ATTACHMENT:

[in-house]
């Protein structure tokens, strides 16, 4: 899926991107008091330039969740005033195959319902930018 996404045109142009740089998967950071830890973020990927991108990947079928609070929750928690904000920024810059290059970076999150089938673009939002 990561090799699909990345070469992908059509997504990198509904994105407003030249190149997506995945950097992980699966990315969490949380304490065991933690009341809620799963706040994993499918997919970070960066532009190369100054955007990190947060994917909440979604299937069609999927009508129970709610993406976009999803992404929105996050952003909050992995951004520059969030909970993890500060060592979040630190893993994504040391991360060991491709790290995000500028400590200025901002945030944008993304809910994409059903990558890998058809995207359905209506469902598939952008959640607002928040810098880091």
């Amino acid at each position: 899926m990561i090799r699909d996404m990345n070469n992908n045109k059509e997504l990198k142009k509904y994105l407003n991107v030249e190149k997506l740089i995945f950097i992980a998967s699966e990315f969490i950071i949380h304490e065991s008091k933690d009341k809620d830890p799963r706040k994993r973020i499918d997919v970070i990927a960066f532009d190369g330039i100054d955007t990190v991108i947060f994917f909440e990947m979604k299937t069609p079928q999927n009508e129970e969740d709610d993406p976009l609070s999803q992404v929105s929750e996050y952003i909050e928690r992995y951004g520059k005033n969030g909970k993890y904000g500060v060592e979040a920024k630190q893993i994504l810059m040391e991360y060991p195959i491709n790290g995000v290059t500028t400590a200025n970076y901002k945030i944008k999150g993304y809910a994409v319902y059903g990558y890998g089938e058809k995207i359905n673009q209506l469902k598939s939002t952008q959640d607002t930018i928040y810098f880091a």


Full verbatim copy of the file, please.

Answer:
[in-house]
């Protein structure tokens, strides 16, 4: 899926991107008091330039969740005033195959319902930018 996404045109142009740089998967950071830890973020990927991108990947079928609070929750928690904000920024810059290059970076999150089938673009939002 990561090799699909990345070469992908059509997504990198509904994105407003030249190149997506995945950097992980699966990315969490949380304490065991933690009341809620799963706040994993499918997919970070960066532009190369100054955007990190947060994917909440979604299937069609999927009508129970709610993406976009999803992404929105996050952003909050992995951004520059969030909970993890500060060592979040630190893993994504040391991360060991491709790290995000500028400590200025901002945030944008993304809910994409059903990558890998058809995207359905209506469902598939952008959640607002928040810098880091």
């Amino acid at each position: 899926m990561i090799r699909d996404m990345n070469n992908n045109k059509e997504l990198k142009k509904y994105l407003n991107v030249e190149k997506l740089i995945f950097i992980a998967s699966e990315f969490i950071i949380h304490e065991s008091k933690d009341k809620d830890p799963r706040k994993r973020i499918d997919v970070i990927a960066f532009d190369g330039i100054d955007t990190v991108i947060f994917f909440e990947m979604k299937t069609p079928q999927n009508e129970e969740d709610d993406p976009l609070s999803q992404v929105s929750e996050y952003i909050e928690r992995y951004g520059k005033n969030g909970k993890y904000g500060v060592e979040a920024k630190q893993i994504l810059m040391e991360y060991p195959i491709n790290g995000v290059t500028t400590a200025n970076y901002k945030i944008k999150g993304y809910a994409v319902y059903g990558y890998g089938e058809k995207i359905n673009q209506l469902k598939s939002t952008q959640d607002t930018i928040y810098f880091a």